Cognitive load theory in the primary classroom

Written by: Steve Garnett | Published:
Image: Adobe Stock

What is cognitive load theory and how can it help teachers in the classroom and with their pedagogy? Steve Garnett, author of a new teacher’s handbook on cognitive load theory, offers some practical pointers


One of the biggest challenges facing education researchers has been how to translate their research findings into a form that allows busy classroom teachers to apply them into their day-to-day teaching.

Well, this is what I have tried to do in my new book, Cognitive Load Theory: A handbook for teachers. Below I run through some key takeaways for the primary school teacher looking to embed some of the principles of cognitive load theory (CLT).

First put forward by educational psychologist John Sweller, CLT is based on the premise that our “working memory” can only deal with a limited amount of information at any one time and that overworking this can cause “cognitive overload”. To frame the principles below, it is useful to see CLT through three different “lenses” – the pupil, the task, and the resources used.


The pupil

Novice learners? If you are a classroom teacher and you know that that day’s lesson represents completely new content for the pupils, then the ideas behind CLT are highly relevant, indeed, crucial to the chances of learning being successful. However, if the content of that day’s lesson is more about consolidation and is more about applying previously learnt material, then the principles behind CLT are much less relevant.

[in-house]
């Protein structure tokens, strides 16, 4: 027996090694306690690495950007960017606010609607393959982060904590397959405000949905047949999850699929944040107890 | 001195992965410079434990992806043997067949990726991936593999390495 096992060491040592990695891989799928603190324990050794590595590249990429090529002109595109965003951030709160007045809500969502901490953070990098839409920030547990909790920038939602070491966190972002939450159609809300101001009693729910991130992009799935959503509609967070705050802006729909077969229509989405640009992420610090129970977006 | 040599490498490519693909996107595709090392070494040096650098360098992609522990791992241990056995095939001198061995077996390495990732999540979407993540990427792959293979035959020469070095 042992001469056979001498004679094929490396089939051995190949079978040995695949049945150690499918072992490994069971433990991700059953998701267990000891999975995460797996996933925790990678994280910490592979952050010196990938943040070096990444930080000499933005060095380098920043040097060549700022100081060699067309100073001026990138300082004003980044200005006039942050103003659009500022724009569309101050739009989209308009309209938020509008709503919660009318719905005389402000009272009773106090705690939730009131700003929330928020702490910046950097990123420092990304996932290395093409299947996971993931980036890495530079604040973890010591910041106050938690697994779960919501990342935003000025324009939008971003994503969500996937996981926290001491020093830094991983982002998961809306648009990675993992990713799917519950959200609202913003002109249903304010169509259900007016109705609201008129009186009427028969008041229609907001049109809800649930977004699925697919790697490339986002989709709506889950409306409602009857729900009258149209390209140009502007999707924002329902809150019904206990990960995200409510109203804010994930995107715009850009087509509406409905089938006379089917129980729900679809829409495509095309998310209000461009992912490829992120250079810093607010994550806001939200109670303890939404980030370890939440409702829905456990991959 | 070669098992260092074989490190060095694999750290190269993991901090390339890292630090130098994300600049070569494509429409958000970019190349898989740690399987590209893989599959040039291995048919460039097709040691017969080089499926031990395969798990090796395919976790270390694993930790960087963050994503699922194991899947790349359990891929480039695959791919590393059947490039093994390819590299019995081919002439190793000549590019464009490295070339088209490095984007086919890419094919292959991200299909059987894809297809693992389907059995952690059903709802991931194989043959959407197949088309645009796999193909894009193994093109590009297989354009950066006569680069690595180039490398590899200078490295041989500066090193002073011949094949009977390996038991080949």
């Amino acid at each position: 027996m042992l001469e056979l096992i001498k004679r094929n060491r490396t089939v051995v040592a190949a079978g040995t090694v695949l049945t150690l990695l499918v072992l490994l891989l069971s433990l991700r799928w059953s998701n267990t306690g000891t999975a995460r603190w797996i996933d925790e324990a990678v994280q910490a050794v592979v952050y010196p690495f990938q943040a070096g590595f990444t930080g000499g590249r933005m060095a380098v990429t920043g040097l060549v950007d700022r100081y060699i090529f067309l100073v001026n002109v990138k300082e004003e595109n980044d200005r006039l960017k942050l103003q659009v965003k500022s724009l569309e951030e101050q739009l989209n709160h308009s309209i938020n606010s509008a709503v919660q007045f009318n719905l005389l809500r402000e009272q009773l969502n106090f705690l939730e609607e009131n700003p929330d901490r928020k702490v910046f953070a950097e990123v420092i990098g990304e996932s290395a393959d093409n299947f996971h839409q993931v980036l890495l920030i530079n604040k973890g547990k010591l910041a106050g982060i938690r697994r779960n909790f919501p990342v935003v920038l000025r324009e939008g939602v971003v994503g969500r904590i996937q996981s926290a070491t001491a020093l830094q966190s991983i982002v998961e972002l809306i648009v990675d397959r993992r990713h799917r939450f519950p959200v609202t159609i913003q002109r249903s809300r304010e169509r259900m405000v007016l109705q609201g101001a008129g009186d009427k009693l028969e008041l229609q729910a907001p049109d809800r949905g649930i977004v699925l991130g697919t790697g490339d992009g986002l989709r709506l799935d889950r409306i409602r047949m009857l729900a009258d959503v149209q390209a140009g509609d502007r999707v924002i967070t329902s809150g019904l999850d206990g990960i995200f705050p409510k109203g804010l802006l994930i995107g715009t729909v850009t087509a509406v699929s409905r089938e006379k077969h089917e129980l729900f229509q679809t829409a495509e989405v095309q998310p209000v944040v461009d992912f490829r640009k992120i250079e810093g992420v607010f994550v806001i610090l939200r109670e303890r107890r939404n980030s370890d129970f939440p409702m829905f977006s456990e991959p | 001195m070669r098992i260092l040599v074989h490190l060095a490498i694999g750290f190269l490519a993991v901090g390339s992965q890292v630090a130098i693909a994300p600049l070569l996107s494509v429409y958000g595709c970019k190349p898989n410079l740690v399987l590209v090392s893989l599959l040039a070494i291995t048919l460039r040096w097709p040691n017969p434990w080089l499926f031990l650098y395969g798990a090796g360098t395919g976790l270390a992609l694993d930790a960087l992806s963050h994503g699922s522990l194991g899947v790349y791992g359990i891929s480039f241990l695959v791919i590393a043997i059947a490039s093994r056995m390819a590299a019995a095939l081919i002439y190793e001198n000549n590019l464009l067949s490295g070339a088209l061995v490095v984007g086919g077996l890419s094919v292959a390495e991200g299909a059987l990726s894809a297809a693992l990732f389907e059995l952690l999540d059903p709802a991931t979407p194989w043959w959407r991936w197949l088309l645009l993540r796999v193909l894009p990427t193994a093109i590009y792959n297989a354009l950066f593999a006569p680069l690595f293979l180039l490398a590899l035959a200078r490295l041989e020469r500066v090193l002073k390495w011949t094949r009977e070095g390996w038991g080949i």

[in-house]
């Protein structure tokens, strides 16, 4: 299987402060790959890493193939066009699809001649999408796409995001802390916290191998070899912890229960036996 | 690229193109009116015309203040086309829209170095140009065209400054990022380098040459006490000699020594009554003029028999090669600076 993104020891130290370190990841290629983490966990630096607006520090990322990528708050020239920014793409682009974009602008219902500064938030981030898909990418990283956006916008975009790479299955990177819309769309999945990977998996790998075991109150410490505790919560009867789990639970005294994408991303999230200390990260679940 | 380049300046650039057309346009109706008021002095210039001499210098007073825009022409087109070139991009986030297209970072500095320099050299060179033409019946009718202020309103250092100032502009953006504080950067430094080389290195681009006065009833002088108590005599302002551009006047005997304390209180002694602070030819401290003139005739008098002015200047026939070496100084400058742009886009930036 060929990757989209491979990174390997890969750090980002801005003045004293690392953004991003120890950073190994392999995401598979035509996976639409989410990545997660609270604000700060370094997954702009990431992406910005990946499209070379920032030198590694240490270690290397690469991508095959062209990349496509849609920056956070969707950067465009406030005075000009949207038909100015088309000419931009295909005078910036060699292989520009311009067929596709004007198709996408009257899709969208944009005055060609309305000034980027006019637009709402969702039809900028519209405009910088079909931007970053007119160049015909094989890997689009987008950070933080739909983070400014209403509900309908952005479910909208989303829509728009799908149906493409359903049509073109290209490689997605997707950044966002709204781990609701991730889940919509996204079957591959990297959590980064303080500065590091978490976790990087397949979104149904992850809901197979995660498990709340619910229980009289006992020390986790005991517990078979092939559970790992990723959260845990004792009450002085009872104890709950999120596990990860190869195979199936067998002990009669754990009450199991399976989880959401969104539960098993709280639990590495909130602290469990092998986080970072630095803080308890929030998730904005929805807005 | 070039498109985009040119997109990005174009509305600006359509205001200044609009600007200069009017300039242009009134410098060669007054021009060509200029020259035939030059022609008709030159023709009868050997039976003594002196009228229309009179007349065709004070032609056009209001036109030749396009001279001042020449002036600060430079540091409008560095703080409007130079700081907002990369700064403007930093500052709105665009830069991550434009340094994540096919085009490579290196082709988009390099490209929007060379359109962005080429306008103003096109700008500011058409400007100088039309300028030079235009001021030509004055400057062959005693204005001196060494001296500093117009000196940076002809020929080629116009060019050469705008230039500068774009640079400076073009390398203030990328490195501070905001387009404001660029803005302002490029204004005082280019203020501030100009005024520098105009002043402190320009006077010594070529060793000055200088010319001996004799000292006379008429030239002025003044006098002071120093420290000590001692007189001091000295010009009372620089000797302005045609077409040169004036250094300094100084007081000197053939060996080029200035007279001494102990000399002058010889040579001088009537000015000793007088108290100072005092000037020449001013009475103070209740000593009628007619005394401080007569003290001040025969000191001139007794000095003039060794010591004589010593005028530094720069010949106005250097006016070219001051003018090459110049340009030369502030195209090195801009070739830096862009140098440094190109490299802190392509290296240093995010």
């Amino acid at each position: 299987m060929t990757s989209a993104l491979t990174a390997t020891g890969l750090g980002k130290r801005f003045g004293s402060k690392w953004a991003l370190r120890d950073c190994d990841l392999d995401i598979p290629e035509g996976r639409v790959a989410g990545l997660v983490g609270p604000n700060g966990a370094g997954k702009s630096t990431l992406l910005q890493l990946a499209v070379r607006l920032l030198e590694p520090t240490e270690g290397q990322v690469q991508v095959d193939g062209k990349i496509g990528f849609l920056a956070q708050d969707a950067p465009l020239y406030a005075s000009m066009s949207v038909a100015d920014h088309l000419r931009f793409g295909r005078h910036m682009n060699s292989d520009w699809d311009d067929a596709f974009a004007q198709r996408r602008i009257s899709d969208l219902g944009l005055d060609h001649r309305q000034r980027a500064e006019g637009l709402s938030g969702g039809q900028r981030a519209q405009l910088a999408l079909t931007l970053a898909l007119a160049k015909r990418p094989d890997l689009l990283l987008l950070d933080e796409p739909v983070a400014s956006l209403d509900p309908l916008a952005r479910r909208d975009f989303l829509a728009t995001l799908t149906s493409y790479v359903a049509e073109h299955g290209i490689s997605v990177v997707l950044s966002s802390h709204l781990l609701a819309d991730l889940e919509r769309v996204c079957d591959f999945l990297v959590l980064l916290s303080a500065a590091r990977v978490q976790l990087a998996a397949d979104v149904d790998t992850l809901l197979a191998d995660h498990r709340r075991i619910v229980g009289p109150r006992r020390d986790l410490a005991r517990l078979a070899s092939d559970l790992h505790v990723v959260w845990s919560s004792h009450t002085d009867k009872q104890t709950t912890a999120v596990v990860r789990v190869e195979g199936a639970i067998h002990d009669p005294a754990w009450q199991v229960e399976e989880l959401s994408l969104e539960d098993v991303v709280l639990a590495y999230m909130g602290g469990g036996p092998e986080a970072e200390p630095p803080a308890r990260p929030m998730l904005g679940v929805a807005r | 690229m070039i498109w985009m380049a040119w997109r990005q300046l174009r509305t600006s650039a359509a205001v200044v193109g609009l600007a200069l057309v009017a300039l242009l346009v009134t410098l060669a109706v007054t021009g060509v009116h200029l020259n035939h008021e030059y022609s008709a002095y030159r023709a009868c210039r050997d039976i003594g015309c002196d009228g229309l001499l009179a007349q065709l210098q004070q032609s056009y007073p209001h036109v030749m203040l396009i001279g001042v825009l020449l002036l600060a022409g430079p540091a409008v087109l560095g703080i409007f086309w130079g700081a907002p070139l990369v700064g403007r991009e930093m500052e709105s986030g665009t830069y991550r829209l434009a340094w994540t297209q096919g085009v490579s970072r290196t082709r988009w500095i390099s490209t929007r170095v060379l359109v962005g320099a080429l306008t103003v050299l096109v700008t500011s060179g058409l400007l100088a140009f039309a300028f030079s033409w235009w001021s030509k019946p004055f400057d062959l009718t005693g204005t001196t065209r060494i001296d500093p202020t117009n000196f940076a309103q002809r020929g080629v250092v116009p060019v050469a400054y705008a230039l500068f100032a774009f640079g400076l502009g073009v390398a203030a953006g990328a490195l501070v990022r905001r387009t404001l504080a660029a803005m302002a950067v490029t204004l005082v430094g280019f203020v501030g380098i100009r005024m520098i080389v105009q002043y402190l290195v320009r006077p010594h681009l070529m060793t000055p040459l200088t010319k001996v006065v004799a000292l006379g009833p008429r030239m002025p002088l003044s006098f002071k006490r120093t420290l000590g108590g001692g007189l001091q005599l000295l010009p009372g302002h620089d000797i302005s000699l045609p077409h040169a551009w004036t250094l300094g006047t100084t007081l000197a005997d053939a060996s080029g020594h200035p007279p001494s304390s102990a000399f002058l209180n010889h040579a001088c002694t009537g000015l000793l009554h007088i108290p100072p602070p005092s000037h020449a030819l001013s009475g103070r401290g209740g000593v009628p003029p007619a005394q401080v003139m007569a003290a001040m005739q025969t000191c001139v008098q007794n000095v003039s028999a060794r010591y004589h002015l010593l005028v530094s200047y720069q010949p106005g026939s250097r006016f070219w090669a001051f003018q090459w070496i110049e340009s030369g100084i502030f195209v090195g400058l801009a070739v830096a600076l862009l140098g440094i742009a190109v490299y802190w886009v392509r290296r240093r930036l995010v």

The reason is that CLT is most relevant when a pupil is in effect a “novice” learner. All pupils are novices if the lesson content is new.

Imagine a bottleneck: For anyone who is a novice learner, then the working memory has a limited capacity to process information. The working memory is located at the front of the brain and attends to new learning first. Visualise it as a bottleneck. Too much information too soon means a lot will not get to its destination. So, remember to “chunk” instructions into smaller “bite-size” bits. A good analogy relates to how we caution against eating too much too quickly. Better to eat in smaller chunks, digest it, then repeat so you are ready to eat some more. “Less is more” really is a useful mantra to adopt when teaching the novice learner as this will help to ensure that you do not overload working memory.

Small steps: Adopt a small steps approach to teaching new content or methods. Due to limitations in working memory capacity, the teacher must make adjustments when teaching new content or new skills/methods. A fabulous example of this can be found from watching Dr Fred Jones demonstrating how to teach maths to the novice learner (2009). He promotes the concept of VIP – Visual Instructional Plans. He argues that new teaching is more effective if teachers create “a picture for every step” and the teacher should check that the pupils understand each step before they are allowed to proceed on to the next one. So, if the teacher was showing pupils how to calculate the area of a rectangle they would break down the method into the various steps:

  • Step 1: Write down formula.
  • Step 2: Measure length.
  • Step 3: Measure width.
  • Step 4: Multiply L by W.
  • Step 5: Answer in square units.

Movement: CLT researchers have demonstrated how limitations in working memory can be overcome by utilising physical movement (Sepp et al, 2019). They quote examples of pupils learning rope knots or paper folding activities. They were able to show that it was easier to remember what to do if the pupils physically attempted the technique as they were being taught it for the first time, rather than just watching and listening to someone demonstrating the techniques first and then attempting to replicate them afterwards.

Other physical movements to ease the load on working memory could be to use finger counting. The fact that your fingers “hold” the relevant information means that you do not have to rely on your working memory to recall the number.